Letters to the Editor

Letters to the editor: Boise views, letters, politics

Central Bench rim

Tom Ernst letter of Aug. 21, wrote that the Scotts were the only folks interested in maintaining the present view from the Central Bench rim. They are hardly alone. Even those of us who have no “view” wish to maintain that view of Boise. Everyone who looks up from their driving, biking or walking from the top of Americana hill appreciates the view of Boise and the parks. We appreciate the trees leafing out in spring, all the folks out and about on a summer day, the autumn beauty of the parks and the glorious snow-covered foothills in winter. The “view” belongs to all of us.

Currently, the buildings on Americana Terrace do not exceed four stories. They are barely visible, as would have been the original incarnation of the condo project years ago. As for commercial business and the effort to address Boise’s housing problems, that would easily fit on the north side of the river, where it would blend into the city. It would not blend visually into the park.

And then there is what ACHD would come up with to get all those folks onto Americana safely. Yikes. We need to maintain Boise’s view of Boise.

Pam Fraser, Boise

Letters to the editor

As a fan of letters to the editor I’m disappointed in what appears to be a new trend following a change in editors. I believe letters should address topics common to the majority of readers, be concise, to the point and logical in addressing issues. Attacking other writers’ point of view, discussing individual health issues and blaming “newcomers” (how do you know they are newcomers?) for poor driving habits, etc are not enlightening. Also, it appears that letters approaching the 200-word limit are the new norm. Verbosity should not be mistaken for quality discourse. I would welcome the new editor’s philosophy behind the letters to the editor section.

Bob Fritsch, Boise


Regarding an email from Boise Contemporary Theatre about renewing season tickets, this is the first email we have received about renewing for this year. We have some hesitation about continuing. I was not at all happy to hear about the firing of Matthew Clark and the seeming gutting of most of the staff. We have deeply appreciated the quality plays we have experienced over the years.

I am not at all satisfied with the explanation offered by the president/chairman of the board for the firing — words to the effect that it is not all that uncommon to part with a founding director after so may years. That is a feeble explanation at best. In my view, the board, like most boards of nonprofits, had little to do with the quality of the programming at BCT over the years. Board members come and go. Is it not the staff that has primarily shaped the quality product we have experienced over the years? This feels like a power play — with the wrong people on the “winning” side — in my view.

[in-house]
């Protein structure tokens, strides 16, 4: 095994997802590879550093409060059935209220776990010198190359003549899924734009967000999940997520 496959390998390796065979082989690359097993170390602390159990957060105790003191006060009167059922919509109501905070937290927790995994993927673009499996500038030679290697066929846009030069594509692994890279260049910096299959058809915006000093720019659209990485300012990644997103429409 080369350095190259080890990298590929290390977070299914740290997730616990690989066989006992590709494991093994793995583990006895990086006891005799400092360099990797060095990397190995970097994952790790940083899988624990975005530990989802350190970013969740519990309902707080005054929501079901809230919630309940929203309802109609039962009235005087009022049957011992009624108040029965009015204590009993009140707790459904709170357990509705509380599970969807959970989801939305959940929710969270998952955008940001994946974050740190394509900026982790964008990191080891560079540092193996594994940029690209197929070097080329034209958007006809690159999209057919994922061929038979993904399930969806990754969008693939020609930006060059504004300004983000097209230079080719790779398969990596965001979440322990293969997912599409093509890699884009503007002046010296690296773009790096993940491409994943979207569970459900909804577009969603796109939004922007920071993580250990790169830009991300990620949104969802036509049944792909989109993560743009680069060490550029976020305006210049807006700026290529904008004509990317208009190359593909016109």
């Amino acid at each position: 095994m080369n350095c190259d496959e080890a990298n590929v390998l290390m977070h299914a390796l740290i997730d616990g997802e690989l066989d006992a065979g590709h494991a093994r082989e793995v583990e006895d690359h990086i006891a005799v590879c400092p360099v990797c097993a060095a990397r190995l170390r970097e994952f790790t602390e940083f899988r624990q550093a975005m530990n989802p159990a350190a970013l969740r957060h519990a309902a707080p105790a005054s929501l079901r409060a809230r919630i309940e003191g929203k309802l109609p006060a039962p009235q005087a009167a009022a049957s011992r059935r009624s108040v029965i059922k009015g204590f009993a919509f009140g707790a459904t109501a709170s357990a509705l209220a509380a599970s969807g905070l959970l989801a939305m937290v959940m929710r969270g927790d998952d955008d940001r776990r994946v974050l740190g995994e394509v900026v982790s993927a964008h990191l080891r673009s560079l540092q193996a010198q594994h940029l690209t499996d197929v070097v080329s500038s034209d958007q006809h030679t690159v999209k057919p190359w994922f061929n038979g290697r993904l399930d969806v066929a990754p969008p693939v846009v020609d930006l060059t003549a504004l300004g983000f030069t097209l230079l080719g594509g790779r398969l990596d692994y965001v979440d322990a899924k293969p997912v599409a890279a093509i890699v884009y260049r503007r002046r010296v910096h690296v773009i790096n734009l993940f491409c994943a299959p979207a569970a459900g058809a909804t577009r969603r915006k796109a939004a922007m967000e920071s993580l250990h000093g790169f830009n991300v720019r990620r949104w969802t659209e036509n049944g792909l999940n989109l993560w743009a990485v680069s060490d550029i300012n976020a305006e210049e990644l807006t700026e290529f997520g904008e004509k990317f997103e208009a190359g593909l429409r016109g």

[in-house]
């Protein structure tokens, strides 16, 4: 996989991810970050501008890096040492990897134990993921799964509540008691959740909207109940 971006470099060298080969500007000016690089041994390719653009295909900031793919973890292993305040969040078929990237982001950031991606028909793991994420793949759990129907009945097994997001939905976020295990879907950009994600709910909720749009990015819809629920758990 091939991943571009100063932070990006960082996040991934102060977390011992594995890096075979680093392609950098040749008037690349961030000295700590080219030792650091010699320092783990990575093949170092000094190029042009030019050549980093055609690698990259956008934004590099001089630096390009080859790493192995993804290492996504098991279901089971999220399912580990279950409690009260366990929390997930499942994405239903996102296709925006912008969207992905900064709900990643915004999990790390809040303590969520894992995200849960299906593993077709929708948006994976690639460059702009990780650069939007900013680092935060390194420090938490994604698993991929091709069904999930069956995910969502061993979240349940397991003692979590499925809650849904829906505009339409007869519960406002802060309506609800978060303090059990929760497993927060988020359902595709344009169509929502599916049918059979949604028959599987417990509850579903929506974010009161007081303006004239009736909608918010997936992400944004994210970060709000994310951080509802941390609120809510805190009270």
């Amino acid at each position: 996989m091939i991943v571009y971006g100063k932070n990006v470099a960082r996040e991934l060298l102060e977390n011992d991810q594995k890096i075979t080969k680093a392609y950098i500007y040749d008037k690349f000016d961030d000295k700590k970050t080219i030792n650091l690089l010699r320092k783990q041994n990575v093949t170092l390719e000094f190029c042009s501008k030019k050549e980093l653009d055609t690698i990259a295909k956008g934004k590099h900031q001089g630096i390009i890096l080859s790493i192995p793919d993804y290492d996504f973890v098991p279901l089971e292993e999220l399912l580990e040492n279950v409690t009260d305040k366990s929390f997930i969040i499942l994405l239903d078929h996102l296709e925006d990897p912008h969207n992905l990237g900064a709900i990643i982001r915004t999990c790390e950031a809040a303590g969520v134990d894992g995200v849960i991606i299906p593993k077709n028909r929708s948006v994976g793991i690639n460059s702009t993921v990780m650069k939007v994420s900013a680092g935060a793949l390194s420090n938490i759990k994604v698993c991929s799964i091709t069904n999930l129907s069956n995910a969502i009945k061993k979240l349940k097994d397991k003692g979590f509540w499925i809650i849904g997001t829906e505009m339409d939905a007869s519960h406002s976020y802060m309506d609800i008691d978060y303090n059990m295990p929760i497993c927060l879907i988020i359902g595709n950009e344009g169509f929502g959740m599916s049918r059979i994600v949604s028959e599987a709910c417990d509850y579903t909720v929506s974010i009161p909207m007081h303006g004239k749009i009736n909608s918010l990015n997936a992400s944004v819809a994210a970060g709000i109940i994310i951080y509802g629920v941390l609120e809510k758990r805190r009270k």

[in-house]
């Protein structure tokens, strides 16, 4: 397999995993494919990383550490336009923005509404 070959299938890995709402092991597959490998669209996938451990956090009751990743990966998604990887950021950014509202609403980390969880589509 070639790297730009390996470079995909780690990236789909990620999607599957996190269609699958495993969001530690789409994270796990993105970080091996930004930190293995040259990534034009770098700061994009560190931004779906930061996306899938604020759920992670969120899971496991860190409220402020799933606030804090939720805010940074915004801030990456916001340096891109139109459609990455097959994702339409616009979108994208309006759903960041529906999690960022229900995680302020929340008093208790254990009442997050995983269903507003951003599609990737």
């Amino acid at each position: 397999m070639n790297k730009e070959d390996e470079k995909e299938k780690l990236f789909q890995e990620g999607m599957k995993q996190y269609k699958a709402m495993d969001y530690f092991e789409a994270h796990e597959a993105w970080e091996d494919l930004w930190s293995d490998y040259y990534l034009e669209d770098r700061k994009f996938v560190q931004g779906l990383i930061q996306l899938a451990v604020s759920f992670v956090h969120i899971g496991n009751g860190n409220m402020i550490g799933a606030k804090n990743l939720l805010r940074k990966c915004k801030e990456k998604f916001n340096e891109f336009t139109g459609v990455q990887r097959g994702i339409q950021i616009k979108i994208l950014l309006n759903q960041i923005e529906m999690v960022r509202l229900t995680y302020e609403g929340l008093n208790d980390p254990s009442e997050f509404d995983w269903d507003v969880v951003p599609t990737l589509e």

Count me disgusted at what has happened. For now, we will sit out any renewal of season tickets.

Jim Grunow, Boise

Broncos headline

Whoever writes the headlines for the Statesman needs to re-think their approach. “Boise State doesn’t blow its big-game moment?” Where did the inspiration for that one come from? When I opened the paper on Saturday and saw that, I felt disgusted.

How about something that gives those young men the credit they are due, like “Boise State Broncos stun Seminoles?”

Louise Jacobson, Boise


Following the money is an important tool of criminal investigators attempting to put bad guys in jail. America’s rigged political system isn’t officially a criminal enterprise, but voters in 2020 should “follow the money” before casting their ballot.

Wealthy individuals and corporations use campaign contributions to corrupt elected leaders and ensure favorable legislation; voters seeking political reform should be suspicious of any candidates they support. This ruling class appreciates Trump’s tax gifts, elimination of regulations, conservative Supreme Court appointments and will continue providing campaigning cash. The president’s loyal base of anti-immigration white supremacists, socially conservative Evangelicals, NRA and climate change deniers increases his campaign piggy bank.

Moderate Joe Biden or Progressive Elizabeth Warren will likely become Trump’s 2020 Democrat challenger. Warren’s refusing financial support from groups that have gamed our political system for decades. She’s counting on small donations from middle-class voters who trust her reform promises. Biden has generous support from wealthy Democrats after promising a return to “normal politics.” Unfortunately, normal is great news for those in power. Their Republican allies already believe corporate greed is “good” and they aren’t threatened by timid establishment Democrats who’re afraid of being labeled “socialists” if they agree with Warren’s promised political reforms.

Sandy Jones, Boise